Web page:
Counterpoint: Vendor Practices Critical to SOA Success

Loraine Lawson

Sometimes, it takes someone from a different hemisphere to see things differently.

SOA experts here and in the UK are pretty outraged if you mention vendor-specific SOA solutions. "What," they ask, "is the point of having an architecture that frees us from vendor lock-in if you're just going to let a vendor lock you into their version of SOA? SOA needs to be standards-based, not vendor based!"

"In fact," they add with a heavy dollop of condescension, "vendor SOA isn't even really SOA."

I'm not trying to mock. And I'm not saying they're wrong. In fact, I think those are all really good points. I've shared their views on this blog previously.

I'm just saying, they're really passionate about this position. In fact, they're so passionate and so persistent, you may get the impression there isn't another opinion.

That's why, when I saw an article titled "Anarchy hits free-wheeling SOA-land" published on Australian IT today, I had to bring it to your attention.

You see, this article presents a very different viewpoint. It suggests that the lack of standards among users is creating anarchy as services grow. And this anarchy is forcing specialist software companies -- particularly SaaS companies -- to align themselves with the "best practices" of vendors such as SAP, Oracle and -- yes -- Microsoft. I'm guessing that's going to strike a nerve, since some argue Microsoft can't even grasp the concept of SOA, much less serve as a standards model.

Someone forgot to tell these consultants from Australia, it seems.

Of course, to be fair, these aren't unbiased sources -- who is these days? For instance, the man advocating for alignment with vendor best practices is Peter Still, the global vice president of strategy at RuleBurst, an SAP partner.

It's important to note, however, that Still is not voting for vendor lock-in. As I read it, he believes that SOA, by its nature, will eliminate that, forcing small software companies to compete by "investing in specific expertise." As an example, he notes that U.S. tax law is different from Australian tax law - and the providences within the countries require further expertise.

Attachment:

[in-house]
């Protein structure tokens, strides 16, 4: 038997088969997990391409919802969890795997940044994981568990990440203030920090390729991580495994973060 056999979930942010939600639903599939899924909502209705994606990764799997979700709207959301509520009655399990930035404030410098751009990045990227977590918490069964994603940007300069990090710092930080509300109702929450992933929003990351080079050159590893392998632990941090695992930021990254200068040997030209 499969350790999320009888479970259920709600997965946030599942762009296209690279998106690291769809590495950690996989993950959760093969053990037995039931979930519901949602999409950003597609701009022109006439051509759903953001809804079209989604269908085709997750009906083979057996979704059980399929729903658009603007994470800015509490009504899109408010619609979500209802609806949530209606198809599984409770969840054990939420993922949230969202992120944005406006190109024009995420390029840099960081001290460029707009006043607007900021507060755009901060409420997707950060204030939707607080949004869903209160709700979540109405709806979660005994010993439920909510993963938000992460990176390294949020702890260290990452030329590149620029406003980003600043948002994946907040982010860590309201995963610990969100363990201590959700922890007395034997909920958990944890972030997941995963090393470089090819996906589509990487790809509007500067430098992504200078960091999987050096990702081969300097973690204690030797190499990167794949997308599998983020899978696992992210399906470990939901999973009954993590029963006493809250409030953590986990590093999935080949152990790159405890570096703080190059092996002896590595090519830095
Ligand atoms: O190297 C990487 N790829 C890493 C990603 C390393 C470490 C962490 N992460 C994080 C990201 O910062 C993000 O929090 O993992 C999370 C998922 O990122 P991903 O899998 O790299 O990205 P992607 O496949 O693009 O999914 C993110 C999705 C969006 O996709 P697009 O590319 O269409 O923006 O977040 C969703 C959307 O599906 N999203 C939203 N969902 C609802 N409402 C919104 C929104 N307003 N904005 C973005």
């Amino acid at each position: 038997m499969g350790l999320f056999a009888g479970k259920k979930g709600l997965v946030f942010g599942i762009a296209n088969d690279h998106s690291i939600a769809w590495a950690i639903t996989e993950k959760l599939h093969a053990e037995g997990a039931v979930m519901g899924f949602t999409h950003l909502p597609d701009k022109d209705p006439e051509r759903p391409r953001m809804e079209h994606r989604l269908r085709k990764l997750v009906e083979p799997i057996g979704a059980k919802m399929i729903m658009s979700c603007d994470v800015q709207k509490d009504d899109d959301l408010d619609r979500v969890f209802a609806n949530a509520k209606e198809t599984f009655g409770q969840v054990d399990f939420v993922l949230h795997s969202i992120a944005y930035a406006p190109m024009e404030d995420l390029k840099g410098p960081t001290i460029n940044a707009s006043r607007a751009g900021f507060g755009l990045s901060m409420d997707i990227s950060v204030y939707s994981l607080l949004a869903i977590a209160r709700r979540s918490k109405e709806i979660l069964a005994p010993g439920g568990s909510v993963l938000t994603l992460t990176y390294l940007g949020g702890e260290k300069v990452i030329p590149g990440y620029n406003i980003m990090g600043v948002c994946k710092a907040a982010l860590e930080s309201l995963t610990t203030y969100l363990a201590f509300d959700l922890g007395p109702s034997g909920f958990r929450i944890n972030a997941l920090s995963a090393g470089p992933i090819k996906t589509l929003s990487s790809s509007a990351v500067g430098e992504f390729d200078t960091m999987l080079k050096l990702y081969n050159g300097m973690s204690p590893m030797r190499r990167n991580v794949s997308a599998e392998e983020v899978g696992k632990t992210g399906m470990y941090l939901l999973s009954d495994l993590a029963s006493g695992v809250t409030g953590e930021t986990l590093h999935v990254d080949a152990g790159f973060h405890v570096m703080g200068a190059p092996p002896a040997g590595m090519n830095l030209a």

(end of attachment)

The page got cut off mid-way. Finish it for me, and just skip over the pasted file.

This article offers a lot of interesting observations either I haven't seen or I seldom see. Unfortunately, it starts meandering about a third of the way through, so you may be tempted to abandon it before it ends. So, here are my favorite question-raising observations from the article:

  • One person is quoted as saying "the most profound difference SOA will make to the software industry" is to end upgrades as we know them. I suspect that's true, in terms of the massive ERP upgrades seen in the past, but I wonder whether it's possible we could see endless series of mini-upgrades as services are reused and developers find unanticipated problems that need to be fixed at the service level.
  • Rudolf Chati, a Unisys systems architect, argues that implementing an ESB requires people skills as well as technical skills. Specifically, he mentions that IT is called on to negotiate between different parts of the organization. Given the long history of IT's poor communication skills and inability to relate to business users, I can't help but wonder how IT is going to work as a negotiator between business divisions. Is that even a role IT wants to take on?
  • Chait also is quoted as relating an incident where his group plugged in a tool and then uncovered several bugs in a commercial software stack in England. The programmers had an interesting reaction to this: They opposed the use of the tool. Chait says this is because it exposed badly built and tested code, adding that "programmers have to know it's not for prosecuting them but for developer productivity." Granted, it's a bit childish for programmers to react that way - feeling picked on because someone points out a problem with their code - but could this be one of the reasons some in IT are a bit cold to the idea of SOA?
  • The article talks a lot about enterprise service buses, almost to the point you'd think you can buy an ESB and have an SOA. Don't fall for this. Check out what IBM and SOA consultant David Linthicum recently had to say about this misconception.
  • Sun Microsystems' head of software practice Rob Erskine raises an interesting future dilemma for services. Erskine points out that two services may both be called "weight" and look the same - but their calculations and purposes could be completely different if one uses net weight in pounds and the other is gross weight in kilograms. That's something you'll want to avoid.

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